Letters to the Editor

Letters to the Editor 6/13

Downtown dilemma

The San Luis Obispo City Council has given a go-ahead to the parameters of the Garden Street Terraces without any real idea of what it will look like. True, the project is much slimmed down and lower and there is less casting of shadows, but there is still the likely deep chasm that will be Garden alley, the height and bulk along Broad and Marsh streets and the problematic courtyards.

Questions persist: Will it block the precious viewsheds? Will we be able to walk easily through and around this project, in San Luis Obispo fashion? How useful to the neighborhood will the market be?

Will the lack of public parking be a real handicap? Will setbacks and setups lead to graceful structures?

Hamish Marshall, the developer, and George Garcia, architect, have listened and learned. But now is crunch time and we are all looking for a creation that will fit — not be crammed — into the core of our downtown.

Joseph Abrahams

San Luis Obispo

Our invaluable libraries

This is a great time to take a second look at an often overlooked public resource: the library. This invaluable facility has something for everyone, and guess what — it’s free. I bet many of us have fond memories of early library days when the local library could be a safe haven or just a cozy place to find books, imagine or read.

Libraries can really make a difference in youth development and education. On a recent visit to the San Luis Obispo City/County Library, I discovered an engaging program involving teens and young adults.

This is the best-kept secret in San Luis Obispo! Upbeat, enthusiastic librarians have worked hard to create a “teen-friendly zone” with comfy seating and lots of graphic novels, manga and more. An interactive website “4 Teens” offers resources that reflect a wide range of topics, technology, networking and activities that teens care about.

The upcoming summer reading program for young people, “Make a Splash,” sounds like a lot of fun.

Our libraries are still one of our most important resources. Many thanks to our libraries and librarians for enriching our lives with information, help and caring.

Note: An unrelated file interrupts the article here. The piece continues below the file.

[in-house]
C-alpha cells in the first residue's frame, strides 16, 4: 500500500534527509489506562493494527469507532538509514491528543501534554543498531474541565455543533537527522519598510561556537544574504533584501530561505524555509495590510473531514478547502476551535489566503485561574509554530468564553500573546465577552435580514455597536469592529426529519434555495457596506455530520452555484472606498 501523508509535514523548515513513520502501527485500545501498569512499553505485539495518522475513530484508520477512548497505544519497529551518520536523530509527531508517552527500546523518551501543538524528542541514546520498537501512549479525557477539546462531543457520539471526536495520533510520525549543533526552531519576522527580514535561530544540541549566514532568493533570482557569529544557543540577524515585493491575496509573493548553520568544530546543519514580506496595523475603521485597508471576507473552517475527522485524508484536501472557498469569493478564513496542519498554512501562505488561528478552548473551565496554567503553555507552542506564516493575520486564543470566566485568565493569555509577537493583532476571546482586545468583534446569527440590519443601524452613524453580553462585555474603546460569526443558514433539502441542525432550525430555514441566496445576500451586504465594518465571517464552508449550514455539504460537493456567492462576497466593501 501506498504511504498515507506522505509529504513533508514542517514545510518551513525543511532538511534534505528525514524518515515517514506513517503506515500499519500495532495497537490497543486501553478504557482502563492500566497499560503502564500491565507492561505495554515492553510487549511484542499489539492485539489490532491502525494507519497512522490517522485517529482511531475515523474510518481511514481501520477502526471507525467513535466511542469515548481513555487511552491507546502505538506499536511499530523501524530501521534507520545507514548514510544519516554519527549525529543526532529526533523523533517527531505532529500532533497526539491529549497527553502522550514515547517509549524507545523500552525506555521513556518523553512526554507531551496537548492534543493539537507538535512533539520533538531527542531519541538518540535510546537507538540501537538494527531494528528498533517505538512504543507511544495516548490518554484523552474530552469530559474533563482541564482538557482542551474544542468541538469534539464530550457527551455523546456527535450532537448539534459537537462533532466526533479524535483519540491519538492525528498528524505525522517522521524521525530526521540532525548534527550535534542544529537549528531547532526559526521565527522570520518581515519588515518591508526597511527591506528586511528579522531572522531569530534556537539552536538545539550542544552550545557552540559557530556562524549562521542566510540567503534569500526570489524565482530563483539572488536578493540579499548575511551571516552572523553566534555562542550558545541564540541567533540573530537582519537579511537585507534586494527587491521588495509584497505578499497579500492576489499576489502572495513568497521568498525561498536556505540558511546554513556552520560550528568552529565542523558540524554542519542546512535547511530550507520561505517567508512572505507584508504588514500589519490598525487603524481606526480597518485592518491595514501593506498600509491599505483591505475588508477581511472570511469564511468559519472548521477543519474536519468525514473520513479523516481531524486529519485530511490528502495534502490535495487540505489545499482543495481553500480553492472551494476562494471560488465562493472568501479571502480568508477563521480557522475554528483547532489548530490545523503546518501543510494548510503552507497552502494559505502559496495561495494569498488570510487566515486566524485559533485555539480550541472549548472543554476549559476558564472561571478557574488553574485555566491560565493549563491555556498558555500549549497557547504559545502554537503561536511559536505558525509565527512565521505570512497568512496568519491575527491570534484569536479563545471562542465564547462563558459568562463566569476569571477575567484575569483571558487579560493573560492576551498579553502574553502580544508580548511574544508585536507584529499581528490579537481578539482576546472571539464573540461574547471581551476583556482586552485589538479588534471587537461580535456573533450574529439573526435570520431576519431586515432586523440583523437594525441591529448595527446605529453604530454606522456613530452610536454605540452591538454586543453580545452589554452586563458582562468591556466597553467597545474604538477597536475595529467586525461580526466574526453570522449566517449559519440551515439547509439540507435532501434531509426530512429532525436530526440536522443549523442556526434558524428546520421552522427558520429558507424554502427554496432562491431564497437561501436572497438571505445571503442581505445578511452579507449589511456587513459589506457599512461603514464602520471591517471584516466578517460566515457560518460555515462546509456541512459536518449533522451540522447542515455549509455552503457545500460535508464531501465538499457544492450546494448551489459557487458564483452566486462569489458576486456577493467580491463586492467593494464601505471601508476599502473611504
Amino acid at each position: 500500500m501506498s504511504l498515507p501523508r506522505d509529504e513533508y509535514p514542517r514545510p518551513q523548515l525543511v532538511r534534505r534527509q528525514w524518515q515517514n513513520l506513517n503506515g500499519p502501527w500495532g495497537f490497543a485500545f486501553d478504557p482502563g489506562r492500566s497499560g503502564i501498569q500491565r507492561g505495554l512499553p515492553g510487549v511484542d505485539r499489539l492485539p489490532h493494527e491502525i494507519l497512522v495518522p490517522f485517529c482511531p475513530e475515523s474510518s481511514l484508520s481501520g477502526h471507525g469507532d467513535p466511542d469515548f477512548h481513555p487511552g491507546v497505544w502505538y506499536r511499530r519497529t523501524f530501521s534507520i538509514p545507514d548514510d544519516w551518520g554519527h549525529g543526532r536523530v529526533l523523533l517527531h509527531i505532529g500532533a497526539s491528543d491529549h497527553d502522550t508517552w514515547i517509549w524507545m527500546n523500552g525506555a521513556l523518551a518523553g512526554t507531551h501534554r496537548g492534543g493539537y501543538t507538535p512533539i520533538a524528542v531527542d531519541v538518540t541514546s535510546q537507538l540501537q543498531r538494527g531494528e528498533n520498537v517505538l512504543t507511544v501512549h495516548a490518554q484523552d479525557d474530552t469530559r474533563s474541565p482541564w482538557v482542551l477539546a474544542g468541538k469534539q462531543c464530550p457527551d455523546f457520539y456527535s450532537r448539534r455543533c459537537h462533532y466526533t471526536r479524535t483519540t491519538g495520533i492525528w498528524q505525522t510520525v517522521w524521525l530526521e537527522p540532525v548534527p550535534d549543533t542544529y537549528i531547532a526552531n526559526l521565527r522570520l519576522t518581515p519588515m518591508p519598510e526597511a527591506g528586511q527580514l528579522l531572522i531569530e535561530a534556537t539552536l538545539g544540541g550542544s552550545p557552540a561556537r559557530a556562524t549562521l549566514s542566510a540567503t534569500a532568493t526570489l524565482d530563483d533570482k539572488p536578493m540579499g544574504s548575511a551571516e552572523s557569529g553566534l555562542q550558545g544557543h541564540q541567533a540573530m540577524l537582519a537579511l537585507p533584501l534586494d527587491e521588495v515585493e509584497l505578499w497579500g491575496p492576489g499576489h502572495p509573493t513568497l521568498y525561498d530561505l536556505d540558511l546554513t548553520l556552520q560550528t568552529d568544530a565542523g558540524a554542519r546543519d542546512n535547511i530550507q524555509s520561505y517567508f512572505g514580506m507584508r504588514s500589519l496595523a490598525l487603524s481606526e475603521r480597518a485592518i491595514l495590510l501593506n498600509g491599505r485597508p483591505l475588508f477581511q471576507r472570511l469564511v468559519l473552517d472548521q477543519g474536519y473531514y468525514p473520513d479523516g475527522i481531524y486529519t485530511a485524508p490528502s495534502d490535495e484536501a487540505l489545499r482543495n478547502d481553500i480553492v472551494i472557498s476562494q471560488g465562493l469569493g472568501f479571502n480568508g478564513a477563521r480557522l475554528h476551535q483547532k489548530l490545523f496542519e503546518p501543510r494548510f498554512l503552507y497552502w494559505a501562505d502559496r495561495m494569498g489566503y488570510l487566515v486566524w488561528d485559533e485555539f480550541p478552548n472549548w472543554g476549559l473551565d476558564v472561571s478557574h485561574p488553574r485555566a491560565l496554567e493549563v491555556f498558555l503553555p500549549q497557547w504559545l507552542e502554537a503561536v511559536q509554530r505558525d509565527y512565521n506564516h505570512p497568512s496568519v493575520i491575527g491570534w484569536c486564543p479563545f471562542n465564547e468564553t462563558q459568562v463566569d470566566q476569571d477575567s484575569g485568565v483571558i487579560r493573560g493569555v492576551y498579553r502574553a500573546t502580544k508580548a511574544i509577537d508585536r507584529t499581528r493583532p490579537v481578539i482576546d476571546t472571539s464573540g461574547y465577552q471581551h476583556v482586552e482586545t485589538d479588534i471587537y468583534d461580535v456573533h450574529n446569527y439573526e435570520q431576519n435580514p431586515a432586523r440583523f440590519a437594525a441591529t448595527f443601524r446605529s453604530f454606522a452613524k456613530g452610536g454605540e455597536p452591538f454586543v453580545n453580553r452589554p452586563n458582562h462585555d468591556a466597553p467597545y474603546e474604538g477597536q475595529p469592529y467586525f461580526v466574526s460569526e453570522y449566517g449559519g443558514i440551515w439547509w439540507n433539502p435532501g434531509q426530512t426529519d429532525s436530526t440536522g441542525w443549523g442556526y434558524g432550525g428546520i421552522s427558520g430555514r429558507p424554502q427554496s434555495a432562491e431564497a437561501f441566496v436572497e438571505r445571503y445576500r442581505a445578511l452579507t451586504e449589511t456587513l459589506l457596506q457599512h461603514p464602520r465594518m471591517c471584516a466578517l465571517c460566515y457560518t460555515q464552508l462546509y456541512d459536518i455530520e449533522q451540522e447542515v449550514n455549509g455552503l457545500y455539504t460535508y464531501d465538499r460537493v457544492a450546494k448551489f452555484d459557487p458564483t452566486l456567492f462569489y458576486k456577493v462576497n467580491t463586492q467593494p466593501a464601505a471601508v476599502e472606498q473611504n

Annette Hackman

San Luis Obispo

Development traffic jam

Ever since the creation (at taxpayers’ expense) of the beautiful fields at the Damon-Garcia Sports Complex, the true needs of our city, its businesses and residents have been characterized as “insane” by a small, selfish group of individuals. They don’t want through traffic between the commercial corridors of Broad Street and lower Higuera Street to come near where they play ball occasionally (“Prado extension plan may go to voters,” June 10).

With the development of housing on the Broad Street side and the continuing development on the Higuera/Madonna side, there is a genuine need for a better connecting corridor. 

At the time that the Dalidio project was pushed forward, there was talk of an overpass to connect South Higuera and Dalidio Road behind the post office. What sense would that make without the access to the residential area as already planned? None. 

Please don’t allow the people who got the first part of the development plan to halt the remainder because it furthers the interests of a small number of folks when compared to the number of users for the roadway.

Tom Spears

San Luis Obispo

A simple solution

Regarding the letter to the editor, “Government problem” (June 2). 

The writers rail against unions and regulation and blame California’s economic problems on these groups and policies along with our elected officials. They blame the Democratic lawmakers for our unemployment and the economic problems we now face.

These current problems really stem from our state’s policy of requiring a two-thirds vote to pass the state budget. The Republican minority is holding our citizens hostage by obstructing progress and passing a balanced budget that funds schools, health care and infrastructure. They seem to still cling to supply-side economics. Reaganomics didn’t work. Do you think the Gulf states still want less regulation now?

The real way to solve some of these problems is to amend the state constitution to require a simple majority to pass a state budget. Then we can have “real people” operating an effective government. 

Scott Jenkins

San Luis Obispo

Power payments

On Tuesday at 7 p.m. in the Meadow Park building in San Luis Obispo, Pacific Gas and Electric Co. will ask for a $4 billion rate increase over three years at the public hearing of the California Public Utilities Commission.

PG&E’s rates are higher than almost all electric utilities in California and higher than almost all electric utilities in the United States. In addition, the CEO of PG&E, Peter Darbee, received $9.4 million in executive compensation last year.

Do we, the rate payers in San Luis Obispo, have to tolerate another increase in our rates to support a $9 million salary and the millions of dollars PG&E spends on lobbying and purchasing political influence?

I hope that we, the rate payers, tell the California Public Utilities Commission at the meeting that PG&E’s request for a $4 billion rate increase is totally unreasonable, is greedy and is putting a tremendous burden on the rate payers of San Luis Obispo.

Let’s make our voices heard.

Lynne Levine

San Luis Obispo

Business judgment

As we crash headlong into a newly crowded election season, consider this:

If claiming to be, or having been, a businessman (or businesswoman) is an indicator of good judgment, how come so many business operators go bankrupt or otherwise fail?   

Marvin Sosna

Morro Bay

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